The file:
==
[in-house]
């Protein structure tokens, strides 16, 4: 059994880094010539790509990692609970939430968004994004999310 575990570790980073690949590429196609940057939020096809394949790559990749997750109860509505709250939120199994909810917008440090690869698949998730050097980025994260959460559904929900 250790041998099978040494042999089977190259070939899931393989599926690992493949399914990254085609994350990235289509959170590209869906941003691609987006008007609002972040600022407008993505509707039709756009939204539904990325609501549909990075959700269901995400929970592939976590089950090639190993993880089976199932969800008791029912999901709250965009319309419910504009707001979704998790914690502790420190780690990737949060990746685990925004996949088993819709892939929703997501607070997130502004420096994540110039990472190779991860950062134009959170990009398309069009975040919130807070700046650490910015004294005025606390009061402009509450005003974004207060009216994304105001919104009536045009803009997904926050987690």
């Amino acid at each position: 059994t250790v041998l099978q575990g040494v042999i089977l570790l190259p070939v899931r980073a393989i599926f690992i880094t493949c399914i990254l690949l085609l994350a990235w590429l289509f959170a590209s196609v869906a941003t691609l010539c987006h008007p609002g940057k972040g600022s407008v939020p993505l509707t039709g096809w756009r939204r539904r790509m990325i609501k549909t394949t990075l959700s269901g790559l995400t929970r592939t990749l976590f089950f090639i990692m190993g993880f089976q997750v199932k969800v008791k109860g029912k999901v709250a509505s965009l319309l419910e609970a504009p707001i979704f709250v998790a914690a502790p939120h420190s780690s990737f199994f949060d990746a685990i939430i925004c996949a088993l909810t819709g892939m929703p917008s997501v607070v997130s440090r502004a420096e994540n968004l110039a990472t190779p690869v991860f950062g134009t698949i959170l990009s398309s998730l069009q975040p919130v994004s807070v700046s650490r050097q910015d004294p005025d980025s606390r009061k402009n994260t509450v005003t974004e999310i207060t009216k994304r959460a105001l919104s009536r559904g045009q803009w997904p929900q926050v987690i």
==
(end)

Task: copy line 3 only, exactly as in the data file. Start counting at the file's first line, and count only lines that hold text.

């Amino acid at each position: 059994t250790v041998l099978q575990g040494v042999i089977l570790l190259p070939v899931r980073a393989i599926f690992i880094t493949c399914i990254l690949l085609l994350a990235w590429l289509f959170a590209s196609v869906a941003t691609l010539c987006h008007p609002g940057k972040g600022s407008v939020p993505l509707t039709g096809w756009r939204r539904r790509m990325i609501k549909t394949t990075l959700s269901g790559l995400t929970r592939t990749l976590f089950f090639i990692m190993g993880f089976q997750v199932k969800v008791k109860g029912k999901v709250a509505s965009l319309l419910e609970a504009p707001i979704f709250v998790a914690a502790p939120h420190s780690s990737f199994f949060d990746a685990i939430i925004c996949a088993l909810t819709g892939m929703p917008s997501v607070v997130s440090r502004a420096e994540n968004l110039a990472t190779p690869v991860f950062g134009t698949i959170l990009s398309s998730l069009q975040p919130v994004s807070v700046s650490r050097q910015d004294p005025d980025s606390r009061k402009n994260t509450v005003t974004e999310i207060t009216k994304r959460a105001l919104s009536r559904g045009q803009w997904p929900q926050v987690i």